Examples of various nonnative and invasive species control projects exist in wilderness areas.[202] In several Sierra Nevada wilderness areas, projects have been proposed to eliminate nonnative fish, which have negative effects on endangered frogs and native fish species.[203] Many wilderness lakes in California’s Sierra Nevada were historically fishless until state fish stocking programs brought nonnative species like rainbow, brook, and golden trout to these lakes.[204] These nonnative fish prey upon native species, like the federally endangered mountain yellow-legged frog, and have pushed the frogs out of deep mountain lakes where they previously lived.[205] The endangered frogs are now relegated to smaller ponds, which are more vulnerable to drying associated with climate change.[206] Nonnative trout also affect native fish species.[207] In a 2011 district court case, plaintiffs challenged a nonnative trout eradication project in the Carson-Iceberg Wilderness that proposed to use rotenone to kill nonnative fish before restoring the native and federally threatened Paiute Cutthroat Trout.[208]

Invasive plant species removal projects are ongoing in wilderness areas.[209] In 2013, the Superior National Forest approved a project to remove a total of 14.3 acres of invasive species in the BWCAW, 10.8 acres using herbicide, and 3.5 acres using manual treatment.[210] The project also approved treatment of an additional forty to sixty acres over the next ten years.[211] In the future, similar projects may be implemented in the BWCAW and elsewhere.[212]

4.     Intensive Measures to Keep Endangered Plant and Animal Species Healthy in Their Current Range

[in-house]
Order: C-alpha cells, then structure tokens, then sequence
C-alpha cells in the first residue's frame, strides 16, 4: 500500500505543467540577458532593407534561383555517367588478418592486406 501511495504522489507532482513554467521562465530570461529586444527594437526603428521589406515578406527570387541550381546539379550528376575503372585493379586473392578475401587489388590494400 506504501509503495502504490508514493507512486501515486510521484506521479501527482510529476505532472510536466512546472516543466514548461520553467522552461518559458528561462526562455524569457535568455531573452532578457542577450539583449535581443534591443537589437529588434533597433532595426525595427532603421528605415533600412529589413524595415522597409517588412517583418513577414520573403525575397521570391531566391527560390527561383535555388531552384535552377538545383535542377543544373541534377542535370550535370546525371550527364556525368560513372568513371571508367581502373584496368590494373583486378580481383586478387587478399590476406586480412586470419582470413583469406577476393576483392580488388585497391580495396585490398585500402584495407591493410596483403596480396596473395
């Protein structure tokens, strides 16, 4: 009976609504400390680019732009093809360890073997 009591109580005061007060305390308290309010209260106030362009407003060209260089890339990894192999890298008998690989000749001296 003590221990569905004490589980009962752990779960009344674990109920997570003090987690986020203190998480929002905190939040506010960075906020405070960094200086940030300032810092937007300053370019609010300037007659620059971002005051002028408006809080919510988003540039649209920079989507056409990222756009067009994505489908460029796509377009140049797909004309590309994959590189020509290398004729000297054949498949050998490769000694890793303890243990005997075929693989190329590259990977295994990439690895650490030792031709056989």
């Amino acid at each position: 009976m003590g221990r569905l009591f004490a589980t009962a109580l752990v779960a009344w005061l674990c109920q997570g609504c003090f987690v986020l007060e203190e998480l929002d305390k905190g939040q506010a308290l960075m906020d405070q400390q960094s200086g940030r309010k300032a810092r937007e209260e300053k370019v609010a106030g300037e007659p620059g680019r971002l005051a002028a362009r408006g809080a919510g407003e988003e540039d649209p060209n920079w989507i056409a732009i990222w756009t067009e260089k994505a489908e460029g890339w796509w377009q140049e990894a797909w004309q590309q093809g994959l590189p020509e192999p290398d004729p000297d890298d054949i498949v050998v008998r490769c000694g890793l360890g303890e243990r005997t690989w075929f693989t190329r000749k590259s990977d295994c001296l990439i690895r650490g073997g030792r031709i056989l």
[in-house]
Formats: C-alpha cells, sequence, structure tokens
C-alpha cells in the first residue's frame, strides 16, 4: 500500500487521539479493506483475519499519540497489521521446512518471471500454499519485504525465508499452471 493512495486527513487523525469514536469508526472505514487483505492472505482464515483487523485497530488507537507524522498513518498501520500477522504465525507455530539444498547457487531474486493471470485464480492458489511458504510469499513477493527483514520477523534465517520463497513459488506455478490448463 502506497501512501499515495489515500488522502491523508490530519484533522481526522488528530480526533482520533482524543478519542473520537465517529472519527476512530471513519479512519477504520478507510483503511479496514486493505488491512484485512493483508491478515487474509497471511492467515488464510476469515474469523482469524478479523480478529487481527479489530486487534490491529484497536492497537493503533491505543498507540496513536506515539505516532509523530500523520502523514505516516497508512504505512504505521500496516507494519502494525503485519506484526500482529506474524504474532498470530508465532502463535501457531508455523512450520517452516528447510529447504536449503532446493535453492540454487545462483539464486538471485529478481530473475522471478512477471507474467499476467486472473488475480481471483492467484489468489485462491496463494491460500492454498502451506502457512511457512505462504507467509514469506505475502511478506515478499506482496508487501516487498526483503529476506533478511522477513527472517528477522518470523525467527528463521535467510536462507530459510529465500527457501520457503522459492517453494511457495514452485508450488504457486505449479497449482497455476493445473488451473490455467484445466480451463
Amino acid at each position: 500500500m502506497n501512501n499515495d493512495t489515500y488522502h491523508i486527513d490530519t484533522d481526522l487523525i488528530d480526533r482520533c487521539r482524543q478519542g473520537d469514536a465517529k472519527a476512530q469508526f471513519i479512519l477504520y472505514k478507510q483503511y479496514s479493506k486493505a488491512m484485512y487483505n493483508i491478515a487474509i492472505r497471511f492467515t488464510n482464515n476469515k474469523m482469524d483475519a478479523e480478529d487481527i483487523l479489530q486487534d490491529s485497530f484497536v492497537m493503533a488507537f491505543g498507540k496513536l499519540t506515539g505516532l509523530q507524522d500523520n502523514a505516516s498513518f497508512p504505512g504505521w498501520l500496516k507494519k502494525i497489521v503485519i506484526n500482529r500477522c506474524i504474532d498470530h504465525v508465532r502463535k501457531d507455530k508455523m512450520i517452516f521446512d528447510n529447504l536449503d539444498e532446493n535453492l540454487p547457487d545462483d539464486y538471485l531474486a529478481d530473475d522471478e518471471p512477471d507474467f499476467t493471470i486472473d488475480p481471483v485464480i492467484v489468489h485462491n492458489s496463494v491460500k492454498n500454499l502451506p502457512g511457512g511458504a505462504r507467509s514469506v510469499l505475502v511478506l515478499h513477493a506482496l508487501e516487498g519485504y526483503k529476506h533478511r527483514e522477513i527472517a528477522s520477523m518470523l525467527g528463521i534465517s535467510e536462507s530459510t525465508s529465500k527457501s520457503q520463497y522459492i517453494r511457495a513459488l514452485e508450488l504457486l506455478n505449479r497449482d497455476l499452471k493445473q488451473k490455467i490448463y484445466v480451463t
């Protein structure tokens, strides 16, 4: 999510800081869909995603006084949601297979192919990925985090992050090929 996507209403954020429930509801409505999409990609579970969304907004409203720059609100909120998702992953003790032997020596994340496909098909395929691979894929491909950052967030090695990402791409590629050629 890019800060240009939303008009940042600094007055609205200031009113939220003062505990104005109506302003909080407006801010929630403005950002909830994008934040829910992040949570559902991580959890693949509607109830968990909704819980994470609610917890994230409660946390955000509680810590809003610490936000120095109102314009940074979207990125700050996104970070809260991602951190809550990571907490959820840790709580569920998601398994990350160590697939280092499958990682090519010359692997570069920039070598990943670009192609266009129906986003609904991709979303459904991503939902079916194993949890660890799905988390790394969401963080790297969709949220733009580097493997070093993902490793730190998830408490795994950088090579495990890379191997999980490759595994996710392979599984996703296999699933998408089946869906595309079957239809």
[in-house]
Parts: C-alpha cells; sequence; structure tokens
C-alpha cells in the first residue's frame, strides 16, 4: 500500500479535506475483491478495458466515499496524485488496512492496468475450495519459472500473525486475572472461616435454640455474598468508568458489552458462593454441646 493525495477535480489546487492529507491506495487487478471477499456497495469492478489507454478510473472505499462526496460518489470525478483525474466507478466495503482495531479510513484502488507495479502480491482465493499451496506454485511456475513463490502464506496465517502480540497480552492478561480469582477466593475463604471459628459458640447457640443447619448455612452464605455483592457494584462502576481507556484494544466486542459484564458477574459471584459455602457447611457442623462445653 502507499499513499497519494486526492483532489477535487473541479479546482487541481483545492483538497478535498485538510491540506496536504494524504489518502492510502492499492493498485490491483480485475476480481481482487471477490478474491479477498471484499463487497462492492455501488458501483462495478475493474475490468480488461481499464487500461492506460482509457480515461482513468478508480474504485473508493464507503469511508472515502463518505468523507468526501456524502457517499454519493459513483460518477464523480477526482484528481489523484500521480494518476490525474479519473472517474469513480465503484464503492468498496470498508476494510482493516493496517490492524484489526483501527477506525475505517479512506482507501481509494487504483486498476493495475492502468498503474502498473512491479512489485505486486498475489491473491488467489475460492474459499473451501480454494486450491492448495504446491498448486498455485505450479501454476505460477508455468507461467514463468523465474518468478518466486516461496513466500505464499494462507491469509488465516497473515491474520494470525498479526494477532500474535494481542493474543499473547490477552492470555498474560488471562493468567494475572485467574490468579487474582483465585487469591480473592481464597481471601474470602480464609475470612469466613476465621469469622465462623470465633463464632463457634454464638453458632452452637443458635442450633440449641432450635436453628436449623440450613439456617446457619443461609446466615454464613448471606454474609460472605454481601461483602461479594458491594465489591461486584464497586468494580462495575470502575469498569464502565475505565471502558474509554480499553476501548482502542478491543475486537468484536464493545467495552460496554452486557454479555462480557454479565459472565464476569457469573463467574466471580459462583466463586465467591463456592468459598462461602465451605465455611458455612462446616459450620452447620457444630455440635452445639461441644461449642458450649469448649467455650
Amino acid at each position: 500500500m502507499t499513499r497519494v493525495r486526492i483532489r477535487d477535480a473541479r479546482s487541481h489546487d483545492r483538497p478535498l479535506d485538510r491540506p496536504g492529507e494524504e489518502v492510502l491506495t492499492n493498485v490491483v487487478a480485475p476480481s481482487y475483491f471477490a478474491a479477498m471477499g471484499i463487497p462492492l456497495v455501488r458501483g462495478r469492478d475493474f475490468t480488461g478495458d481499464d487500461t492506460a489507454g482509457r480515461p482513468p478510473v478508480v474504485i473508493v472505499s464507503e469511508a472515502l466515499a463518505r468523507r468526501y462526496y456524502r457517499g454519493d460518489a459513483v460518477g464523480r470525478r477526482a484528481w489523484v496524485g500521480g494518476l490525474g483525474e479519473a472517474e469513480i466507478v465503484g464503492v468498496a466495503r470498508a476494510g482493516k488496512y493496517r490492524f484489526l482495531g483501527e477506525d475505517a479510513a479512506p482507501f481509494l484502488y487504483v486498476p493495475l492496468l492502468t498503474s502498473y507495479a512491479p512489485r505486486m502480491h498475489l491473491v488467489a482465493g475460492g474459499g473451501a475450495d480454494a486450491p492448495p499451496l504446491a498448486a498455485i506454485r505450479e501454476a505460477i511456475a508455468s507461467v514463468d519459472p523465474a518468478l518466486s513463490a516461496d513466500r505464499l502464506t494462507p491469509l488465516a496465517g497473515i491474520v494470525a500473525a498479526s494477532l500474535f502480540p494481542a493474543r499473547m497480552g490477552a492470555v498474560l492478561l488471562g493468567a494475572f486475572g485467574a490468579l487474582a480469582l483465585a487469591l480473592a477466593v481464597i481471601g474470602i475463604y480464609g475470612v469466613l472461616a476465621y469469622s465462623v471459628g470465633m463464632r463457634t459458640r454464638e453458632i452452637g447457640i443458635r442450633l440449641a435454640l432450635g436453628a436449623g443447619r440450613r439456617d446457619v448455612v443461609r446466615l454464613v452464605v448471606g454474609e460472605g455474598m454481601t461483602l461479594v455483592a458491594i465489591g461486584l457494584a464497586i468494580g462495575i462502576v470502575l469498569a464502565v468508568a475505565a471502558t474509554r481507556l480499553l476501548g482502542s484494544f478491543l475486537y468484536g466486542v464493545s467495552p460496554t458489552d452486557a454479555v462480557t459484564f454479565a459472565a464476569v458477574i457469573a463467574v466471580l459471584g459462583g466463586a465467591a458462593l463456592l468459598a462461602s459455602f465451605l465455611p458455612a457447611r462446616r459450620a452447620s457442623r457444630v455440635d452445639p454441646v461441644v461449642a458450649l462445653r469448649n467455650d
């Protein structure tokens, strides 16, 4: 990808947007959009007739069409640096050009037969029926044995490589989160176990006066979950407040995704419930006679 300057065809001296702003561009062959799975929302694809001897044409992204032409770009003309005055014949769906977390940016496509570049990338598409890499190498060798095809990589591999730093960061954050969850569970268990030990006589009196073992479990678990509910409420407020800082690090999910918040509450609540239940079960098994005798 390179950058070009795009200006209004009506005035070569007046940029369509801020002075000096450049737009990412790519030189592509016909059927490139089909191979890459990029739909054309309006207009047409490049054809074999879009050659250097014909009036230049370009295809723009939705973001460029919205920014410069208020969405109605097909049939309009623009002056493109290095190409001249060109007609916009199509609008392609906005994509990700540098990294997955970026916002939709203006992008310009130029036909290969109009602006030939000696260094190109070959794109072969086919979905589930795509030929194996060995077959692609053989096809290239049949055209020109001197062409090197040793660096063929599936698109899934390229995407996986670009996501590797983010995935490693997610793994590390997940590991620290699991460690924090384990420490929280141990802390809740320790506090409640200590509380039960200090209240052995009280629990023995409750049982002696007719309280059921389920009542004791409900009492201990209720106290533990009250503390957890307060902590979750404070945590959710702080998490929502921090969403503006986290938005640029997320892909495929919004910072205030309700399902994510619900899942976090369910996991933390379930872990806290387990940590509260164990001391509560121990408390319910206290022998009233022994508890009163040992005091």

Conservation of biological diversity is connected to climate change resilience because genetic diversity “allows species to adapt continuously to evolving environmental conditions.”[213] While simply leaving wilderness areas alone would benefit some wildlife species because untreated habitats offer heterogeneity,[214] intensive measures may be necessary to ensure the persistence of endangered, threatened, or sensitive species.[215] Several studies suggest that conservation resources should be focused on species that might become extinct due to climate change effects.[216]

One method for allowing wildlife species to persist in a warmer and drier climate is the installation of artificial water sources, also known as wildlife guzzlers.[217] Guzzlers have been proposed in several wilderness areas to support wildlife populations, particularly in dry areas like Southern California mountain ranges, where there is evidence that water scarcity has significantly affected the success of bighorn sheep populations.[218] Guzzler installation in wilderness areas has been quite controversial.[219] In 2010, an environmental group successfully challenged FWS’s decision to construct a 13,000-gallon guzzler in Arizona’s Kofa Wilderness.[220]

Water may be important for plant conservation as well. Stephenson and Millar provide the example of “keeping an endangered plant population healthy by drip irrigation,”[221] as a climate change adaptation strategy that can help reduce environmental stress and facilitate restoration.[222] This strategy may be recommended in wilderness areas as climate change impacts worsen. For example, managers have begun to discuss the possibility of watering giant sequoias in California’s southern Sierra Nevada.[223] This action may be necessary because scientists predict that the optimal temperature zone for these trees will rise hundreds of feet in elevation, leaving the trees at risk of dying from drought and heat.[224] However, these strategies may be extremely expensive and cannot be directed at every climate-imperiled species absent significant new funding sources.[225]